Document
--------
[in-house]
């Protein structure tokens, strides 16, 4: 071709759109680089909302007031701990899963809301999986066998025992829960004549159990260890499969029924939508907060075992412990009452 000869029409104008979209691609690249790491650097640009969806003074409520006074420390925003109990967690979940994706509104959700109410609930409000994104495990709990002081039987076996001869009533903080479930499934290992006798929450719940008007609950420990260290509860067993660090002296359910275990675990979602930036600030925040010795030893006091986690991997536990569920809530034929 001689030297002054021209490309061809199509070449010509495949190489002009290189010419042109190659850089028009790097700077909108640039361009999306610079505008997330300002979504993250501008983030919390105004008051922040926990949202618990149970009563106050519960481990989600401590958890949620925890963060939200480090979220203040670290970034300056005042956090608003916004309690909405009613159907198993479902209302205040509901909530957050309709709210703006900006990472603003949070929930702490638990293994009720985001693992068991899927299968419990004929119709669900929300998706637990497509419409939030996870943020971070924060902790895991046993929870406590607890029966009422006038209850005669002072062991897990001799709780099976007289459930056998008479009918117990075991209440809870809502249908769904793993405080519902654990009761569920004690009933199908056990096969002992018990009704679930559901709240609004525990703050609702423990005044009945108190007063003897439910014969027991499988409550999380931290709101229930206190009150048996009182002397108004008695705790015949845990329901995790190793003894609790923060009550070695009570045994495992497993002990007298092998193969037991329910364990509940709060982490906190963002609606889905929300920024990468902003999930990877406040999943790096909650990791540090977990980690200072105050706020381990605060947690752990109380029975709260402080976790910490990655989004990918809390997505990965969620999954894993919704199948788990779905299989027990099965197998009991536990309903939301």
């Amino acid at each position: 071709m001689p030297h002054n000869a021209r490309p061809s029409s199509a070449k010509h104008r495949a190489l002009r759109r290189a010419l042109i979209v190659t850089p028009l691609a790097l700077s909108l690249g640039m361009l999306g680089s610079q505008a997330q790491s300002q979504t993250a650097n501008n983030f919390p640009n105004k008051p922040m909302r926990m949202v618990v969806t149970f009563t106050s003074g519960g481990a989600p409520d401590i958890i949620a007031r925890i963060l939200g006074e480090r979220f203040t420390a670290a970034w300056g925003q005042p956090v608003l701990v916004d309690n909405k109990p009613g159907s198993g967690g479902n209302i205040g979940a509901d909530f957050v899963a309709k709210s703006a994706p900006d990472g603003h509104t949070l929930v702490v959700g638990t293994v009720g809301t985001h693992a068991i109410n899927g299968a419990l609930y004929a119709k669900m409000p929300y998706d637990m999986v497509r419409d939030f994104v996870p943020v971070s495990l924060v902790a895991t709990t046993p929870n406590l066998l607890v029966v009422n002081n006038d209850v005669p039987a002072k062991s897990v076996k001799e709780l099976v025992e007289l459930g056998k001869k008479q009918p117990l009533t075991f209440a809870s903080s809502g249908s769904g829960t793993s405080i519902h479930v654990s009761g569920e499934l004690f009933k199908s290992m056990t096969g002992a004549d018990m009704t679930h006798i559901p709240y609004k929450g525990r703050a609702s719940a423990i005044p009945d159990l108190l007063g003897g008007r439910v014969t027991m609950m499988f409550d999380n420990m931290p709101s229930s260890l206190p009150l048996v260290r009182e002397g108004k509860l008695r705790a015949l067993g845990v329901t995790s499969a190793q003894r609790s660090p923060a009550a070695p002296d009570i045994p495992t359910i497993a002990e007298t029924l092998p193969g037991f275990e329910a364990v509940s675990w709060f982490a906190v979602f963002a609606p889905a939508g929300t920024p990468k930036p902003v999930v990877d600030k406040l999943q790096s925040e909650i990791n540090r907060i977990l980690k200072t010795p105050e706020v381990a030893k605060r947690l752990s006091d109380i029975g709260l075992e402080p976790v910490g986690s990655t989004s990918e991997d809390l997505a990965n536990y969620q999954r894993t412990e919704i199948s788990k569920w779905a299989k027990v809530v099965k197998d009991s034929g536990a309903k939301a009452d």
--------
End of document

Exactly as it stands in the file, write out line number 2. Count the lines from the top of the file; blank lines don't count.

């Protein structure tokens, strides 16, 4: 071709759109680089909302007031701990899963809301999986066998025992829960004549159990260890499969029924939508907060075992412990009452 000869029409104008979209691609690249790491650097640009969806003074409520006074420390925003109990967690979940994706509104959700109410609930409000994104495990709990002081039987076996001869009533903080479930499934290992006798929450719940008007609950420990260290509860067993660090002296359910275990675990979602930036600030925040010795030893006091986690991997536990569920809530034929 001689030297002054021209490309061809199509070449010509495949190489002009290189010419042109190659850089028009790097700077909108640039361009999306610079505008997330300002979504993250501008983030919390105004008051922040926990949202618990149970009563106050519960481990989600401590958890949620925890963060939200480090979220203040670290970034300056005042956090608003916004309690909405009613159907198993479902209302205040509901909530957050309709709210703006900006990472603003949070929930702490638990293994009720985001693992068991899927299968419990004929119709669900929300998706637990497509419409939030996870943020971070924060902790895991046993929870406590607890029966009422006038209850005669002072062991897990001799709780099976007289459930056998008479009918117990075991209440809870809502249908769904793993405080519902654990009761569920004690009933199908056990096969002992018990009704679930559901709240609004525990703050609702423990005044009945108190007063003897439910014969027991499988409550999380931290709101229930206190009150048996009182002397108004008695705790015949845990329901995790190793003894609790923060009550070695009570045994495992497993002990007298092998193969037991329910364990509940709060982490906190963002609606889905929300920024990468902003999930990877406040999943790096909650990791540090977990980690200072105050706020381990605060947690752990109380029975709260402080976790910490990655989004990918809390997505990965969620999954894993919704199948788990779905299989027990099965197998009991536990309903939301």